I met my writing buddy, Susan, one hot July day in 1998 at a weekend conference. We discovered we both are writers and we both work for ourselves, which can be wonderful but can also be a little lacking sometimes for the kind of connection you can get from a workplace. We agreed, too, that we didn’t get as much time as we’d like for our own writing.
And that’s how it started: a year’s commitment to write a thousand words a day five days a week. From Monday through Friday we traded writing prompts every morning by email and we’d write a minimum of a thousand words from that prompt and email it to each other by bedtime. The writing prompts we sent each other were kick-starts, short phrases that sent us in a direction on topics about our lives. Every Friday we’d print the pages the other had written, highlight words and sentences and sometimes whole paragraphs that had especially struck us, and we’d mail off the pack in a manila envelope. I call these kinds of highlights “the yummies.”
What fun it was to see the typed and highlighted pages stack up, but more than that what fun it was opening the daily email from Susan as soon as I was ready to write — often not earlier than 9:00 at night — and letting the words pour out, then clicking “send.”
I had a sense of purpose.
I had a reader I trusted.
I had fresh ideas for writing topics.
I had no reason to have to do anything more than the juicy first write, my favorite part.
And when the full year came to an end, Susan and I wrote a new kind of email to each other. “Do you want to continue?” she asked me. “I can’t imagine giving this up!”
I thought about it, remembered how it was when we’d started, how badly I missed writing like this, writing from the heart, how hungry I was to write that first piece from her prompt: When I am writing….
I marveled at how well we knew each other because of all we’d shared in these pages and how we’d only seen each other once since meeting that day in July. I didn’t even know the sound of her voice, but I knew her better than I knew my own sister.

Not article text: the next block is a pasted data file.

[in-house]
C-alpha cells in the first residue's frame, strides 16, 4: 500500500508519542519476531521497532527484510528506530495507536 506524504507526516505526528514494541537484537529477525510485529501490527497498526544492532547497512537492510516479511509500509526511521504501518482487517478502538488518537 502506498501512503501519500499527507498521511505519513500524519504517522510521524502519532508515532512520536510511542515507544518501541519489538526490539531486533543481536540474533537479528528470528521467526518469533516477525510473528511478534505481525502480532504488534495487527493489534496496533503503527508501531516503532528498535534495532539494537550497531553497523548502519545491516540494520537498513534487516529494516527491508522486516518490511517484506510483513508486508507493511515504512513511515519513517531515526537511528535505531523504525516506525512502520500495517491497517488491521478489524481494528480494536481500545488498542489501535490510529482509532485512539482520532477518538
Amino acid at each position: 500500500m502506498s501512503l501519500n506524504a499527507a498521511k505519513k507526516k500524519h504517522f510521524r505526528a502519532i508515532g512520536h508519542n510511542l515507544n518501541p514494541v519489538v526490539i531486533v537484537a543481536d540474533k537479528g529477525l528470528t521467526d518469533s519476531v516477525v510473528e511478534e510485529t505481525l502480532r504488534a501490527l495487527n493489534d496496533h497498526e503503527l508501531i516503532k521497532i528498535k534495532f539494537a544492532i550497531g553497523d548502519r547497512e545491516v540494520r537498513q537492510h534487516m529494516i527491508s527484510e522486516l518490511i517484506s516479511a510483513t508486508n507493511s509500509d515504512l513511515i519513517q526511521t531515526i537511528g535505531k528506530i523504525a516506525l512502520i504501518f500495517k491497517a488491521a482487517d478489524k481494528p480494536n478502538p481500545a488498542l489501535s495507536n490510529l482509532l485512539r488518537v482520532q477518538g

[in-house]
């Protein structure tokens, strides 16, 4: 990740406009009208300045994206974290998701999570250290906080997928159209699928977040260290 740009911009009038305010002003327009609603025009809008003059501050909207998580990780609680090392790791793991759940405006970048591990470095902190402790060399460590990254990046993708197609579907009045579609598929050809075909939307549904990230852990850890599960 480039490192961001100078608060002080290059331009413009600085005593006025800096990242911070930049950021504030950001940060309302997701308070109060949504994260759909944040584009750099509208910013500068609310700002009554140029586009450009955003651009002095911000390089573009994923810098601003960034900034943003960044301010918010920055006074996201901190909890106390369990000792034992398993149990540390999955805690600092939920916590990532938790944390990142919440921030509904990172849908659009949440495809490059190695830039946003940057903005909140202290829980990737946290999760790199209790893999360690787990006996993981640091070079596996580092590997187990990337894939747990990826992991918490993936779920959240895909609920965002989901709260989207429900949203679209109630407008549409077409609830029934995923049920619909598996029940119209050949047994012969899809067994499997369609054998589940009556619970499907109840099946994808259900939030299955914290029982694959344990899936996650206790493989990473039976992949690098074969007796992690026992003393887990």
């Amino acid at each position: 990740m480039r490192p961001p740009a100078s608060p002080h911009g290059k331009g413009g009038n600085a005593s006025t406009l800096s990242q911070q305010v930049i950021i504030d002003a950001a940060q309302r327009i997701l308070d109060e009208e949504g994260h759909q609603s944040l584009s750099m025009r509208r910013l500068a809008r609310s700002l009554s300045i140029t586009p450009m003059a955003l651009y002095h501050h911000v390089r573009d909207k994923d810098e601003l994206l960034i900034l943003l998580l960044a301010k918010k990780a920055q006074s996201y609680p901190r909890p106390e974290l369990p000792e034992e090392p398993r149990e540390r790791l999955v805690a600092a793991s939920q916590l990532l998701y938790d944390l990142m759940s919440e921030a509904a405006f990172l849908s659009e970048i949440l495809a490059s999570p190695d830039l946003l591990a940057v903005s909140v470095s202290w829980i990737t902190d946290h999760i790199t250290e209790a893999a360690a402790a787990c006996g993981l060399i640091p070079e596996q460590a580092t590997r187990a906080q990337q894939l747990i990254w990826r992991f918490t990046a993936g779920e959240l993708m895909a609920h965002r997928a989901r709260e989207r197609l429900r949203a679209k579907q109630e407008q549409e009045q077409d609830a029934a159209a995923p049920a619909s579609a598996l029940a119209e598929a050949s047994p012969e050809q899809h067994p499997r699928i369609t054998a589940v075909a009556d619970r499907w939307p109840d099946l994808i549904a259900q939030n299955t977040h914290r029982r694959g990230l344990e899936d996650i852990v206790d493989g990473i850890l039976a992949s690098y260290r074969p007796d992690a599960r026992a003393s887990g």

And I also knew it was time to stop.
Since then, Susan and I have become friends in different ways, and writing is always part of the conversation, since it’s part of our lives and who we are. We’ve written a lot, but we’ve never made and kept a commitment to write a thousand words a day except for during that one, good year.
I learned a lot from that year. I discovered it’s wonderful to have a writing buddy. I found out it helps to trade writing prompts and get that fresh topic idea. I experienced the joys of writing in privacy and sharing in confidence. I learned I can make a commitment like that and keep it.
Try it yourself! Get a writing buddy and set a commitment together, one you can both keep. It doesn’t have to be a thousand words that you write each day. It might be 20-minute writing times instead, or at least a half-hour. You don’t have to do it for a full year. You can even be friends with your writing buddy outside of your writing dates! What’s key is coming up with a plan you like and sticking to it for as long as you say you will. The benefits run deep.
Subscribers to my newsletter get a free downloadable PDF of 200 “jump-off” lines! Visit my website, www.suzannesherman.com, to sign up. And let me know how it goes with your own writing buddy using these prompts and any others. I can’t wait to hear.
Also, STARTING October 15 I’m offering a 4-week one-on-one online program at Story Circle, so check out the class schedule and sign up to get my personalized help with whatever you’re writing.